Romano and Taylor both responded to campus rumors that the incoming class would be of a lower caliber than classes in previous years. “The average ACT [this year] is 28. Last year it was 28. The percent in the top 10 percent in high school is 31 percent [this year] down from 51 percent, and 25-26 percent of the incoming class is made up of domestic students of color,” said Taylor. He was very clear that the number of students of color given for the incoming class only included students from the United States, rather than including international students of color in the calculation as some schools do.
When asked about the strength of the incoming class, Dean Romano replied, “I’ve been hearing that comment for 11 years. It strikes me that the upper classmen are always looking at them [new classes] with distrust. I think in terms of academic strength it will be a strong class. We would be doing students a disservice if we accepted good students who weren’t strong academically. I think we’re being very consistent in the strength of our students.”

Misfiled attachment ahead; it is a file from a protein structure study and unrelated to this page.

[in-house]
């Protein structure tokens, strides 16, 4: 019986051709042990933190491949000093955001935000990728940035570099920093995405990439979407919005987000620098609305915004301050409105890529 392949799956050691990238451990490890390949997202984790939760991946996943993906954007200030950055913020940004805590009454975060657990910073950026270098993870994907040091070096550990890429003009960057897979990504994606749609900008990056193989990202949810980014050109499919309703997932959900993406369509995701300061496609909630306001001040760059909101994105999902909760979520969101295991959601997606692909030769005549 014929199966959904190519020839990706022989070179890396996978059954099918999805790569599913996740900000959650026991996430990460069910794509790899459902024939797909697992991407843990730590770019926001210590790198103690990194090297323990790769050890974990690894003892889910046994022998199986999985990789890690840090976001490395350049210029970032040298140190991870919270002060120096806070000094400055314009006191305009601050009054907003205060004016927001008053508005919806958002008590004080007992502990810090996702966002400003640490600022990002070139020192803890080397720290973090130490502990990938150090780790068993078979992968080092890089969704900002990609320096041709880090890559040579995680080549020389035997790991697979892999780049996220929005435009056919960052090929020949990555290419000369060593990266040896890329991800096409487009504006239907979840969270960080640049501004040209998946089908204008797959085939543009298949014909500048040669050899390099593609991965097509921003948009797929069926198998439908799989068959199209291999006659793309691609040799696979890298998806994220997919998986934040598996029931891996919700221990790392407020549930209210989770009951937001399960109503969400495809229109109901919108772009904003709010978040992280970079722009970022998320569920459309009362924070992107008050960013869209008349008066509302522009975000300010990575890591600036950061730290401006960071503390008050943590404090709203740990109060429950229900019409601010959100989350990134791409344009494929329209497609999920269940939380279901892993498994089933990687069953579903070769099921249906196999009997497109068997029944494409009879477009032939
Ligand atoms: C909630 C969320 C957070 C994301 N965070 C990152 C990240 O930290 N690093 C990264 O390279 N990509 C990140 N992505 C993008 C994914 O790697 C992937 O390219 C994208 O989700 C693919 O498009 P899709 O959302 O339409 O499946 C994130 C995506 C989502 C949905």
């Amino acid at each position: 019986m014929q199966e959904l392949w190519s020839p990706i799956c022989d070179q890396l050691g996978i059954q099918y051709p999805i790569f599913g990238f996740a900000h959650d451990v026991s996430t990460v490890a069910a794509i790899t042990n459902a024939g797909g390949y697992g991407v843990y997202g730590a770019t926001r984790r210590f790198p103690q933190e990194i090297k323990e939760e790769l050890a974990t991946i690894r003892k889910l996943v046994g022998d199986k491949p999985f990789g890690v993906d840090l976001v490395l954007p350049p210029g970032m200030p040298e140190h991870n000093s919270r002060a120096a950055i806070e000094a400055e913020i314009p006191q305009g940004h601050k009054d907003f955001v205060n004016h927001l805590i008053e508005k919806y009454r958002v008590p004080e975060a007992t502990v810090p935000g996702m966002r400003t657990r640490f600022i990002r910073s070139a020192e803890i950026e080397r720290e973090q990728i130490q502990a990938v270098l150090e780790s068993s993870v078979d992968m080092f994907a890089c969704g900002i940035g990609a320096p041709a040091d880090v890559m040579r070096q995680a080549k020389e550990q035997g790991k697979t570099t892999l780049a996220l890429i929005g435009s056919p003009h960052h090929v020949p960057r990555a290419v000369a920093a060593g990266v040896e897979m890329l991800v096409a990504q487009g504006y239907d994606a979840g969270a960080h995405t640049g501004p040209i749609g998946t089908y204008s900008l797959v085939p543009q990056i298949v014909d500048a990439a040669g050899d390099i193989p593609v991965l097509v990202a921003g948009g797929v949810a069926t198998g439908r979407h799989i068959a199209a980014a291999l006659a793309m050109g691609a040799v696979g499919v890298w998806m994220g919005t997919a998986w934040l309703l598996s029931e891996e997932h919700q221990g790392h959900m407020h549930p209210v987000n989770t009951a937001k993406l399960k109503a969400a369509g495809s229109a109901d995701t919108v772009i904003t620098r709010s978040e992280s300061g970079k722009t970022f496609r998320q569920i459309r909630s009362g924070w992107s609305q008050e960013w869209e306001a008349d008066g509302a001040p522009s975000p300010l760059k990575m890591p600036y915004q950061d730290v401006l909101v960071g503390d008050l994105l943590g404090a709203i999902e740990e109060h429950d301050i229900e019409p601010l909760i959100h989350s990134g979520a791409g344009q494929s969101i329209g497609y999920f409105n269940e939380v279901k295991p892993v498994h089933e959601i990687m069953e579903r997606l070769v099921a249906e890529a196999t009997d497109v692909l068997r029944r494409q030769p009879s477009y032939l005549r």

Romano did say that since the school no longer requires standardized test scores, admissions does now focus more on GPA, personal statements, and the interview. “We don’t accept students who will fail out or we would have a retention problem [….] I do feel very strongly that our faculty are used to teaching at a certain level…and I doubt that they’re going to change that any time soon.”
Speaking more broadly about the Knox population, Romano said, “Curious. That last word resonates around here.”
The Office of Admission would not comment for this article, saying that only Dean of Admissions Paul Steenis was authorized to speak, and he is currently on vacation.